Tribune. It was in the middle of August. Kabul had just fallen into the hands of the Taliban. It started with a few phone calls: colleagues and friends asked us to help one of their relatives, Afghan brothers or sisters, to evacuate them as quickly as possible from Afghanistan, before the American troops withdrew on August 31.
So we mobilized. We, that is to say artists, journalists, lawyers, researchers, magistrates, human rights defenders grouped together in associations or unions based in France. Each on our side, we worked tirelessly, often with few staff and resources, to identify and establish lists of people in danger who contacted us, desperate. These lists, we gave them to the French government, to request an evacuation, support and assistance from France.
A help that some of us counted on at first, strong in the words you said, Mr. President, during your speech of August 16 : “Many Afghans, defenders of rights, artists, journalists, activists, are today threatened because of their engagement. We will help them because it is France’s honor to be alongside those who share our values. “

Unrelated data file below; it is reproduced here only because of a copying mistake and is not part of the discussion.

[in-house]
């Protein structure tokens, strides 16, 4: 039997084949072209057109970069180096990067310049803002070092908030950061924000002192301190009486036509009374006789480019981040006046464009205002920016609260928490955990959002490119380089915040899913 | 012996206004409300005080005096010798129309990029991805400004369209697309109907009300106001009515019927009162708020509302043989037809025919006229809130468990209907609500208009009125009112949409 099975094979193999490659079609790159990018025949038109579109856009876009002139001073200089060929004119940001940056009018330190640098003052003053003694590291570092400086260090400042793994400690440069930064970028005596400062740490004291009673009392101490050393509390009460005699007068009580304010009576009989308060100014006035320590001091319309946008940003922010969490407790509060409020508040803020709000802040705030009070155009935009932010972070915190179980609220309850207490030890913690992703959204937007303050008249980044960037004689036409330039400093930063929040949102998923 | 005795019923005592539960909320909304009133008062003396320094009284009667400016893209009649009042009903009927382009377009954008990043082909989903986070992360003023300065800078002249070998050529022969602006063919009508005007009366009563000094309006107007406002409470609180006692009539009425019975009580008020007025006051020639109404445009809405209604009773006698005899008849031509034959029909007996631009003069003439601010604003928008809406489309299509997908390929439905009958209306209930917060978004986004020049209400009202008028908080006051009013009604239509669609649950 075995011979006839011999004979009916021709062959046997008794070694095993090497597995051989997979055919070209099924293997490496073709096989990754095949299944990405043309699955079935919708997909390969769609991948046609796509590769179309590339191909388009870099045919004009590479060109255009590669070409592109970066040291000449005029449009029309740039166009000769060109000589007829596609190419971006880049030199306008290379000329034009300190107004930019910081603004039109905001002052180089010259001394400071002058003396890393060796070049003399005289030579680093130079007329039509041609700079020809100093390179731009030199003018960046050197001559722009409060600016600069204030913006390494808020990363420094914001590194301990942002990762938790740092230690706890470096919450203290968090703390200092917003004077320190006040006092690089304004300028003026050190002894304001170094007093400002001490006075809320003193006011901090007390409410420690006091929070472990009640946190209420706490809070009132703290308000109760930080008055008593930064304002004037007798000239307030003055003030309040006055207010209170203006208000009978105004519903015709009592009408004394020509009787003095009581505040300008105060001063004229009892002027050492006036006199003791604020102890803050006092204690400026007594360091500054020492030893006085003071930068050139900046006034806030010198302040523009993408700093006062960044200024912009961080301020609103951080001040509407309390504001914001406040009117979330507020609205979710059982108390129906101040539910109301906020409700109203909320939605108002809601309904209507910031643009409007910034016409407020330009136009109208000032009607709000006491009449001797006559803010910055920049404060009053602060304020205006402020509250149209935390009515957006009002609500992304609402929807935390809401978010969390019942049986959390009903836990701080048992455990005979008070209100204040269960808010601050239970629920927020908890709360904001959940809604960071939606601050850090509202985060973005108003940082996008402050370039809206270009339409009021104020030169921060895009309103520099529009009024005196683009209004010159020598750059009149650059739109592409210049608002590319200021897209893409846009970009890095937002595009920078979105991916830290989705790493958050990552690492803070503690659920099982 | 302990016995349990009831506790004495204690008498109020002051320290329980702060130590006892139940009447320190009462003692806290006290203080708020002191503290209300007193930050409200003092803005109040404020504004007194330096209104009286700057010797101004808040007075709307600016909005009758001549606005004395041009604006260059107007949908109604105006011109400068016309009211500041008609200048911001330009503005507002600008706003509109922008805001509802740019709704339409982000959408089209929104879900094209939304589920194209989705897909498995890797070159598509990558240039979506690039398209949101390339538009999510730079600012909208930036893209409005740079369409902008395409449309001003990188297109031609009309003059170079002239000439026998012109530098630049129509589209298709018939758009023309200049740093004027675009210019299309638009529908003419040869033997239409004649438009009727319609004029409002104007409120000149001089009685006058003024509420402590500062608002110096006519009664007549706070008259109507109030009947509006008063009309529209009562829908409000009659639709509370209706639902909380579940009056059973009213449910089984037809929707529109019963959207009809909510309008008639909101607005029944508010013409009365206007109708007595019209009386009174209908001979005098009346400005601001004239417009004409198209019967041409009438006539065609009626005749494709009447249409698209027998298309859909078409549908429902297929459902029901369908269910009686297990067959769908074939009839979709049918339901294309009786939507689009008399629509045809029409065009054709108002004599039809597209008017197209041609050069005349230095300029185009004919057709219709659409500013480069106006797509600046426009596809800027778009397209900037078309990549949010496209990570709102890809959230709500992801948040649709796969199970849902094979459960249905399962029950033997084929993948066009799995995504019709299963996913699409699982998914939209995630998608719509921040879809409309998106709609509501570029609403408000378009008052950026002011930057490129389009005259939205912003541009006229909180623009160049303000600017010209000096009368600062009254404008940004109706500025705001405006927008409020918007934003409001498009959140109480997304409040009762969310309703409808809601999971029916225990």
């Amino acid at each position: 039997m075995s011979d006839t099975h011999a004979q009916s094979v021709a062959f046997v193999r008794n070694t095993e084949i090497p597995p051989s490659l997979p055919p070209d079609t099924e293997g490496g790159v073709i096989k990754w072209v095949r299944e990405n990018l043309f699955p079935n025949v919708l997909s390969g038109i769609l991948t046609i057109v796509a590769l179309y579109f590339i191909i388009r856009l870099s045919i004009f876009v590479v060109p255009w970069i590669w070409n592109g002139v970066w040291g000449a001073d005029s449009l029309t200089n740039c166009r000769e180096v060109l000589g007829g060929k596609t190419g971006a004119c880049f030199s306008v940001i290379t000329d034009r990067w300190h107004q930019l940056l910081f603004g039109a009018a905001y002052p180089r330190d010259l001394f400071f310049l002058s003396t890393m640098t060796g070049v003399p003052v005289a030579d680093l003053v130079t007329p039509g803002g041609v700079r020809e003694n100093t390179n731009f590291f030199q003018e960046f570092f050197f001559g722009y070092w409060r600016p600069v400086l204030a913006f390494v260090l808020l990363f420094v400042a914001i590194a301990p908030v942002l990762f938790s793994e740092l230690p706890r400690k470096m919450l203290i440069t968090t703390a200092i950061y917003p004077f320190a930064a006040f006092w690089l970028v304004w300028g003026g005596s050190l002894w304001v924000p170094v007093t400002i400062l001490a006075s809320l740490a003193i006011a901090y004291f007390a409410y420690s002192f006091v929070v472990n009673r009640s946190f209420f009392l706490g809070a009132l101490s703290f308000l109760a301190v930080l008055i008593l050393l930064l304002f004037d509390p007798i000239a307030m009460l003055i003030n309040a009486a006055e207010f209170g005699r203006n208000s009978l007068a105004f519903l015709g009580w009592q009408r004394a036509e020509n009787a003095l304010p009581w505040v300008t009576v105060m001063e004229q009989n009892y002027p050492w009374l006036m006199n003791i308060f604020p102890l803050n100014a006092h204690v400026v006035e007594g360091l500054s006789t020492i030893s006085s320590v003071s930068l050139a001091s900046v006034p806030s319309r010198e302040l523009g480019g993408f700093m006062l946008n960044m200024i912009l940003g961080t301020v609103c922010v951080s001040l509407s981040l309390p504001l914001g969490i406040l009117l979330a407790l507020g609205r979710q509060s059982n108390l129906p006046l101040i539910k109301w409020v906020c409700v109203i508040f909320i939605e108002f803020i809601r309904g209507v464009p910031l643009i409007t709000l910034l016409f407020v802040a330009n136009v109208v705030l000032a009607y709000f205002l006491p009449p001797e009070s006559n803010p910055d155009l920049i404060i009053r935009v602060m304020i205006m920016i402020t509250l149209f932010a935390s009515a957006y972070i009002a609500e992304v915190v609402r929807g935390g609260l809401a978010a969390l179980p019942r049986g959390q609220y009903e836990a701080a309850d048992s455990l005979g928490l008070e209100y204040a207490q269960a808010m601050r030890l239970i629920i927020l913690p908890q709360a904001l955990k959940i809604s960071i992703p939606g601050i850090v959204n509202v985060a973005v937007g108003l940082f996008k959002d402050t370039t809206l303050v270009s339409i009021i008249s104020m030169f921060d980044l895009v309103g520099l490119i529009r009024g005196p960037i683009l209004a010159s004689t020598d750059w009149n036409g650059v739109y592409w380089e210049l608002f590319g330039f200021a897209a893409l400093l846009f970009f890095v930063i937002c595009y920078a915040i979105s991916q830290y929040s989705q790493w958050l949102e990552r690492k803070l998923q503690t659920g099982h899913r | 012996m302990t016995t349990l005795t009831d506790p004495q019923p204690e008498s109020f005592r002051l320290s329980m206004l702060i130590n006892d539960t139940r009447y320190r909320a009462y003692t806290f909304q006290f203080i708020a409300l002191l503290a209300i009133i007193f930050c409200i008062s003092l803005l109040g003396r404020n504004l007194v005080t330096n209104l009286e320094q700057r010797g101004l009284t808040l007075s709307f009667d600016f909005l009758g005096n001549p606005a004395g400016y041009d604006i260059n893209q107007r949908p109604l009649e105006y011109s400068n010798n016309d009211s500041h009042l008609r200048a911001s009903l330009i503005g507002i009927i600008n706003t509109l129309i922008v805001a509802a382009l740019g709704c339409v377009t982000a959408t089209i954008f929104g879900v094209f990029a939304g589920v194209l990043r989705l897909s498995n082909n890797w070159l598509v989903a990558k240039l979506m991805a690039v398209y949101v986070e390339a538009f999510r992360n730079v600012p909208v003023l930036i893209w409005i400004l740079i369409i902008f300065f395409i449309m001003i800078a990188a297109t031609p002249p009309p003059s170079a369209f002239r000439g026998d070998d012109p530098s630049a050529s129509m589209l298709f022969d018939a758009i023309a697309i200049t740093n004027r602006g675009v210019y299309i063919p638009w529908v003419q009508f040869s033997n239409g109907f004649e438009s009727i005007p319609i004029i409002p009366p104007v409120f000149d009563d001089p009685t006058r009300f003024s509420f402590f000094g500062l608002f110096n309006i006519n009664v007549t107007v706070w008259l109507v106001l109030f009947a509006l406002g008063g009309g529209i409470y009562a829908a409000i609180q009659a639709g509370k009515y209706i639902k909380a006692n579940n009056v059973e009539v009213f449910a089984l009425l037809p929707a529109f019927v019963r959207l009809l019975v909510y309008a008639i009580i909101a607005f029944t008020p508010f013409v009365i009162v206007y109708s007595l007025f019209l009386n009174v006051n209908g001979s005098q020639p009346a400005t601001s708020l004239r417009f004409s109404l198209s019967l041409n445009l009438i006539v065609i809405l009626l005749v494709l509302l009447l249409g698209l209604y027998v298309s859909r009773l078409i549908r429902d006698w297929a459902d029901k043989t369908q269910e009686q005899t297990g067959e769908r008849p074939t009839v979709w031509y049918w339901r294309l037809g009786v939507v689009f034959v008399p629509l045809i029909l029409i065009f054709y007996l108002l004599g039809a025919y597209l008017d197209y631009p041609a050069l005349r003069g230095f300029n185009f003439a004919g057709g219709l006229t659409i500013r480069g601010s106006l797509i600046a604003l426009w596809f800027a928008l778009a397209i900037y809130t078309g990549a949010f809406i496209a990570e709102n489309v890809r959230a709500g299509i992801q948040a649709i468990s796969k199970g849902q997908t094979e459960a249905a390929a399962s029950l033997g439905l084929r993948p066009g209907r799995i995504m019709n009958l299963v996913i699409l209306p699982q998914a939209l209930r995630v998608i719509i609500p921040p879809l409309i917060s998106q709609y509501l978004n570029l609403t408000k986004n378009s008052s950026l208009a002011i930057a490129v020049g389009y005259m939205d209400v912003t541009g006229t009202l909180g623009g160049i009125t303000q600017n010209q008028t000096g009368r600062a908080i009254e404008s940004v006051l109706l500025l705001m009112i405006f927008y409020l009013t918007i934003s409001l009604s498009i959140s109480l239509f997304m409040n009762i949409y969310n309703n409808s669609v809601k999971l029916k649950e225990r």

Today, three months after your speech, what about this promise for “The honor of France” ?
Because since August 31, despite the horror, despite the urgency, only a handful of Afghan citizens have been evacuated by France. A derisory number despite the commitments made …
Because since August 31, despite the horror, despite the urgency, our country continues to give Afghan citizens the same treatment as before, even if it means flouting its international commitments.
Chased, detained, threatened with deportation
7,000 kilometers from Kabul and Kandahar, here in France, Afghans continue to be hunted down, detained and threatened with deportation. Why ? To be handed over to the Taliban, a regime not recognized by France? Others continue to be turned away at our borders or wait for the issuance of visas, “frozen” sometimes for more than a year. Visas to which their relatives are however entitled under family reunification!
These practices have long ruined France’s reputation as a land of asylum and reception. Also, in the face of horror, in the face of urgency, a change of policy is necessary. You said it yourself on August 16: “Our bonds of friendship are old and deep” with the Afghan people. Today, these people expect from France something other than inaction and evasion.
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Afghan refugees: “Faced with the horror, faced with the emergency, a change of policy is necessary”